Mourning doves are the traditional bird of peace and a beloved backyard songbird. But some people use mourning doves as live targets, sometimes calling them "cheap skeet." Hunters kill more doves each year—more than 20 million—than any other animal in the country.
Doves are not overpopulated, and hunting them doesn't feed anyone or help manage wildlife. Mourning doves—called the "farmer's friend" because they eat weed seeds—pose no threat to crops, homes or anything of value to people.
Many hunters don't bother to retrieve the dead or wounded birds.
American kestrels, sharp-shinned hawks, and other federally protected birds look like doves and can be shot by mistake.
Mourning doves nest during the fall hunting season, and hunting can orphan chicks, who starve in the nest without their parents' care.
News & Events
April 19, 2013
TV Ad Campaign Urges Michigan Lawmakers to Protect Voting Rights and to Halt Effort to Repeal Dove Referendum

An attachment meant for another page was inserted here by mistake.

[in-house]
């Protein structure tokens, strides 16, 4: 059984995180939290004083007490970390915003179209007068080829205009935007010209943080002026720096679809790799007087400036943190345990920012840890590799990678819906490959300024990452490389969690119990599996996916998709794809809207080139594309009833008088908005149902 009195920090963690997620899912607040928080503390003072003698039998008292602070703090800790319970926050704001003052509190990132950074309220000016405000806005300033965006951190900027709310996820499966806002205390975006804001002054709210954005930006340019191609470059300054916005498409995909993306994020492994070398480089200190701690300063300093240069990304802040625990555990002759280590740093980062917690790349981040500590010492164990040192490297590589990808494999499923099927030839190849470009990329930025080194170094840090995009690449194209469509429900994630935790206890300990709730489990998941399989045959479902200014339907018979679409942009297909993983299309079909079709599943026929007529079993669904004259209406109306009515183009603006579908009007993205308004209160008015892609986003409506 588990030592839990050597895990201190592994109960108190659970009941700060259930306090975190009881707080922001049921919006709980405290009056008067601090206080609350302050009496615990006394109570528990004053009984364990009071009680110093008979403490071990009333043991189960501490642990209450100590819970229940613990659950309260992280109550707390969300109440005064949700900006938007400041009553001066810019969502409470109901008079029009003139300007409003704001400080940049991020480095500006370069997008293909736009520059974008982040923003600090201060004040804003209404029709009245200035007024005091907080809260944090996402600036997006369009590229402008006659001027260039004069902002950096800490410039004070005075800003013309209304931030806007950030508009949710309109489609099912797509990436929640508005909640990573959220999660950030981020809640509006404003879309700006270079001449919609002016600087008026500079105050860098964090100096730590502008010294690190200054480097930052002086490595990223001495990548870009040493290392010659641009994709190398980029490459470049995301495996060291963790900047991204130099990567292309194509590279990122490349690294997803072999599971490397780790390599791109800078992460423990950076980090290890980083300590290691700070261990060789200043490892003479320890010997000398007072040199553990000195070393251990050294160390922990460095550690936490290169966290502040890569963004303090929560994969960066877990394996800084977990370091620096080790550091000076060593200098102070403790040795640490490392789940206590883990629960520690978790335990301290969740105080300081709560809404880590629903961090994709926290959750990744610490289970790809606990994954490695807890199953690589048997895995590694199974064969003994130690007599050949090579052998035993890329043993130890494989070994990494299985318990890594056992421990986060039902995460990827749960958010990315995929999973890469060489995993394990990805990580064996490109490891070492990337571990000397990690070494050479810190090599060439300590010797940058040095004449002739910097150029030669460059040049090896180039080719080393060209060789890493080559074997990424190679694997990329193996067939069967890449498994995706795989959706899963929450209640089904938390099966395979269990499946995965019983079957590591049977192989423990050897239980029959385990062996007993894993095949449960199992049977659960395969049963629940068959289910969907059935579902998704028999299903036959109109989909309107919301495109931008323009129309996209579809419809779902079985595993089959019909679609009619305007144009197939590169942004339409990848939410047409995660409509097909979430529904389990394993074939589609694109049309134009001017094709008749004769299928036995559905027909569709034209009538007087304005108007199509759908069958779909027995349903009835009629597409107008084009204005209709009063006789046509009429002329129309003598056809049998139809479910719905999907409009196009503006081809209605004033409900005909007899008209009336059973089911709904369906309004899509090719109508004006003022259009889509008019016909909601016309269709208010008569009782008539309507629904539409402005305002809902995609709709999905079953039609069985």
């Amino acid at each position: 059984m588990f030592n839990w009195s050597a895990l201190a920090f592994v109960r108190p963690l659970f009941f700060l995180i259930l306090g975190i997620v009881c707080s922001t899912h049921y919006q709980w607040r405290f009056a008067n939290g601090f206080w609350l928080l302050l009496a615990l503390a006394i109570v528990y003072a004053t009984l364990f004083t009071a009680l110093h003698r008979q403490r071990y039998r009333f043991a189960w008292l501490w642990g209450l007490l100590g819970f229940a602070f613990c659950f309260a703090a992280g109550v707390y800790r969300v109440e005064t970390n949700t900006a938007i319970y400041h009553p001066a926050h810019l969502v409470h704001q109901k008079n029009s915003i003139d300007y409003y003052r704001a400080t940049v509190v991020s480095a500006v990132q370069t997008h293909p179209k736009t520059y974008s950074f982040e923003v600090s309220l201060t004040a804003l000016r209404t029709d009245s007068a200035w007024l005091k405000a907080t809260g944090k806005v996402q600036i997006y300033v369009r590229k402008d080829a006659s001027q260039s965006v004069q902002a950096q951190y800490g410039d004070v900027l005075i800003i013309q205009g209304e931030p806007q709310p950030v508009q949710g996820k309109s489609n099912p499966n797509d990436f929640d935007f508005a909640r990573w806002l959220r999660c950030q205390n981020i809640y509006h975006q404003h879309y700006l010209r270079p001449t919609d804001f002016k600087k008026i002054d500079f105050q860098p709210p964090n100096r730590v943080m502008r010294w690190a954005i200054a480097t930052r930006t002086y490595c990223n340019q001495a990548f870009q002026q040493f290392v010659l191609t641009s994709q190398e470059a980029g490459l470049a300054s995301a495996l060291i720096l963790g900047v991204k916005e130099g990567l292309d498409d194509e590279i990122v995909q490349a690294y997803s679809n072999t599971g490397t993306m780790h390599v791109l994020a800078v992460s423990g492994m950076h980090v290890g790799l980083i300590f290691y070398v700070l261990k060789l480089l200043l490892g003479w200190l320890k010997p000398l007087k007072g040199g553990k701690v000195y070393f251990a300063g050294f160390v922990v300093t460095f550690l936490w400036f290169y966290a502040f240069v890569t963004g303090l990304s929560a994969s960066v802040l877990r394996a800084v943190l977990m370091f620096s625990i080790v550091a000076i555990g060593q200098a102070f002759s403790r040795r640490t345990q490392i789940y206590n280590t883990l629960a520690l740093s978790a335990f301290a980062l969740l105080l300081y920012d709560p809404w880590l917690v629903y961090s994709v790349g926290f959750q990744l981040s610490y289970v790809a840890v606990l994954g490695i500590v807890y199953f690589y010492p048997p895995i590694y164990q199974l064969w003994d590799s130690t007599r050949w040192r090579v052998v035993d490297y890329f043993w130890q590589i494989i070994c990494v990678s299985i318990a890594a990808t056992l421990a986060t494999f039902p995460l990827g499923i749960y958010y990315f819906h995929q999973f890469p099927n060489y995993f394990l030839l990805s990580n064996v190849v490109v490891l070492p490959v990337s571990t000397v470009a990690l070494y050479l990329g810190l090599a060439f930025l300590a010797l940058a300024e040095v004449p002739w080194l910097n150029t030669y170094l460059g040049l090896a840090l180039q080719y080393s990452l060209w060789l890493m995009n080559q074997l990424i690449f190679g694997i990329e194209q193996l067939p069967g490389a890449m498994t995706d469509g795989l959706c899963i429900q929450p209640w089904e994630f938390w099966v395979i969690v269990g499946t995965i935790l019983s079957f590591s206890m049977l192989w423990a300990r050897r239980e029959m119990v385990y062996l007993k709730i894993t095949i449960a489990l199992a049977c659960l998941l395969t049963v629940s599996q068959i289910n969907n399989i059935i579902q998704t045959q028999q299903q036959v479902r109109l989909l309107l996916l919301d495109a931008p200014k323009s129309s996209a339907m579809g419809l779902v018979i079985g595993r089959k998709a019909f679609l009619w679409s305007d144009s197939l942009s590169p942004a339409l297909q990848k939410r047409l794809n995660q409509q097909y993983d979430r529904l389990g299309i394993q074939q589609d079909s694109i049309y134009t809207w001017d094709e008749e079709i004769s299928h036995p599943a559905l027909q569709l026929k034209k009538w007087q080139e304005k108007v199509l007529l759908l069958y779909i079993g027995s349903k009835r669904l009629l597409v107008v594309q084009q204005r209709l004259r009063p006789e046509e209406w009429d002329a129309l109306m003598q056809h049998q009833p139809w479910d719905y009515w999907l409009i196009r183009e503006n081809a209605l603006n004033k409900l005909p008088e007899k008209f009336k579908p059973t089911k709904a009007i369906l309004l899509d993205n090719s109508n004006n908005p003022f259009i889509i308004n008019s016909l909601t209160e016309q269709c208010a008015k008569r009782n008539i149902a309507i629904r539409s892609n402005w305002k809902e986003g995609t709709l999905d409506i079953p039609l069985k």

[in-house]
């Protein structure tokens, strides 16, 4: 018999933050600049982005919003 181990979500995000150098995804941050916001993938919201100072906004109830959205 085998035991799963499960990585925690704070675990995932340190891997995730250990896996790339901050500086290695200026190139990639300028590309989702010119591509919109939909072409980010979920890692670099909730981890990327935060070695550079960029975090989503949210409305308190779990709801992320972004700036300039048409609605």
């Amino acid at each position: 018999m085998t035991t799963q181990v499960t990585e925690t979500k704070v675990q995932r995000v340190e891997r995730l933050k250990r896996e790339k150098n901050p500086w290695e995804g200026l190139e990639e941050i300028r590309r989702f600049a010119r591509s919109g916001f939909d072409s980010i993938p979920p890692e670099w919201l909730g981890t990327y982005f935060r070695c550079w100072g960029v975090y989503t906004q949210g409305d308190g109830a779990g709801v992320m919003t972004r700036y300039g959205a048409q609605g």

A new TV ad campaign airing throughout Michigan is urging state lawmakers to oppose legislation that would take away the rights of Michigan voters to have a say on any new hunting and trapping seasons of protected wildlife species, including mourning doves and wolves.
May 11, 2012
Wayne Pacelle, president and CEO of The Humane Society of the United States, issued a statement condemning Iowa Gov. Terry Branstad’s executive order to unilaterally repeal a Natural Resources Commission science-based rule to ban the use of toxic lead ammunition for dove hunting.
March 12, 2012
Citizens from across Pennsylvania participating in Humane Lobby Day 2012, met with lawmakers at the Capitol on behalf of legislation to reduce animal suffering in the state. Top-priority measures would ban the private possession of exotic animals as pets, prohibit the use of carbon monoxide chambers to euthanize animals, and outlaw live pigeon shoots.
March 23, 2011
The HSUS expresses its disappointment that the Iowa Senate and House of Representatives have voted to allow the target shooting of mourning doves for the first time since 1918. This bill repeals nearly a century of dove protection policy in Iowa, yet lawmakers rushed it through the process without hardly a word of debate or a serious vetting of the issues.